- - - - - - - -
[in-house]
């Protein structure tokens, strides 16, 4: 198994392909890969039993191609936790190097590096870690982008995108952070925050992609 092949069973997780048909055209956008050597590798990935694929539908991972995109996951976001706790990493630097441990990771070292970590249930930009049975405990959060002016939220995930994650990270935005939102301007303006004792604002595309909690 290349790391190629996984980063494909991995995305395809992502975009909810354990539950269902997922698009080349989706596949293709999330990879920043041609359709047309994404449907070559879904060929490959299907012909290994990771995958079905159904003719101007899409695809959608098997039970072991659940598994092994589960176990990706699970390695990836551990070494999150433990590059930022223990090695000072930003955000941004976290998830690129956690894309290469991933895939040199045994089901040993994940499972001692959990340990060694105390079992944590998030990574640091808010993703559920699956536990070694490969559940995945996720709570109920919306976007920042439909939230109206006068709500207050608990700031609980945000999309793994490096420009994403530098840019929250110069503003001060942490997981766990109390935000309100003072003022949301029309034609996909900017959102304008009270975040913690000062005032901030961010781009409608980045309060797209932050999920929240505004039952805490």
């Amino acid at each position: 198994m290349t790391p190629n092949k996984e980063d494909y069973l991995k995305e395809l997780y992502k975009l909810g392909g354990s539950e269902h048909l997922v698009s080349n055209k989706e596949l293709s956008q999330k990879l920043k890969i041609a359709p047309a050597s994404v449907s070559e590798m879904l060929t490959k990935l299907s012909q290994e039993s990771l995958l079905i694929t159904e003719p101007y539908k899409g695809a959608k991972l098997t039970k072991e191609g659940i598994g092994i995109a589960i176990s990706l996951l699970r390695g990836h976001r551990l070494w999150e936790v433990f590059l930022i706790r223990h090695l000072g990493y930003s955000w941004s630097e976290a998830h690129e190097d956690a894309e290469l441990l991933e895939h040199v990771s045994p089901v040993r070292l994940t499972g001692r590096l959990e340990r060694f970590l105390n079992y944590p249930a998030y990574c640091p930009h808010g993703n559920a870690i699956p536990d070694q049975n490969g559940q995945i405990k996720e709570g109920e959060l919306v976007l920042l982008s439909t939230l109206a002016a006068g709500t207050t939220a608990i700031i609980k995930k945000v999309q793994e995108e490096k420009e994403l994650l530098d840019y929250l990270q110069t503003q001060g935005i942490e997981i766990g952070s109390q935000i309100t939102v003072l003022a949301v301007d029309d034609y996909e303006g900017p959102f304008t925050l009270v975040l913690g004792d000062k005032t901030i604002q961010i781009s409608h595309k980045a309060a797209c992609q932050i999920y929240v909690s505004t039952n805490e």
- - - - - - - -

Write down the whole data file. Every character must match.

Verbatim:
[in-house]
């Protein structure tokens, strides 16, 4: 198994392909890969039993191609936790190097590096870690982008995108952070925050992609 092949069973997780048909055209956008050597590798990935694929539908991972995109996951976001706790990493630097441990990771070292970590249930930009049975405990959060002016939220995930994650990270935005939102301007303006004792604002595309909690 290349790391190629996984980063494909991995995305395809992502975009909810354990539950269902997922698009080349989706596949293709999330990879920043041609359709047309994404449907070559879904060929490959299907012909290994990771995958079905159904003719101007899409695809959608098997039970072991659940598994092994589960176990990706699970390695990836551990070494999150433990590059930022223990090695000072930003955000941004976290998830690129956690894309290469991933895939040199045994089901040993994940499972001692959990340990060694105390079992944590998030990574640091808010993703559920699956536990070694490969559940995945996720709570109920919306976007920042439909939230109206006068709500207050608990700031609980945000999309793994490096420009994403530098840019929250110069503003001060942490997981766990109390935000309100003072003022949301029309034609996909900017959102304008009270975040913690000062005032901030961010781009409608980045309060797209932050999920929240505004039952805490």
């Amino acid at each position: 198994m290349t790391p190629n092949k996984e980063d494909y069973l991995k995305e395809l997780y992502k975009l909810g392909g354990s539950e269902h048909l997922v698009s080349n055209k989706e596949l293709s956008q999330k990879l920043k890969i041609a359709p047309a050597s994404v449907s070559e590798m879904l060929t490959k990935l299907s012909q290994e039993s990771l995958l079905i694929t159904e003719p101007y539908k899409g695809a959608k991972l098997t039970k072991e191609g659940i598994g092994i995109a589960i176990s990706l996951l699970r390695g990836h976001r551990l070494w999150e936790v433990f590059l930022i706790r223990h090695l000072g990493y930003s955000w941004s630097e976290a998830h690129e190097d956690a894309e290469l441990l991933e895939h040199v990771s045994p089901v040993r070292l994940t499972g001692r590096l959990e340990r060694f970590l105390n079992y944590p249930a998030y990574c640091p930009h808010g993703n559920a870690i699956p536990d070694q049975n490969g559940q995945i405990k996720e709570g109920e959060l919306v976007l920042l982008s439909t939230l109206a002016a006068g709500t207050t939220a608990i700031i609980k995930k945000v999309q793994e995108e490096k420009e994403l994650l530098d840019y929250l990270q110069t503003q001060g935005i942490e997981i766990g952070s109390q935000i309100t939102v003072l003022a949301v301007d029309d034609y996909e303006g900017p959102f304008t925050l009270v975040l913690g004792d000062k005032t901030i604002q961010i781009s409608h595309k980045a309060a797209c992609q932050i999920y929240v909690s505004t039952n805490e």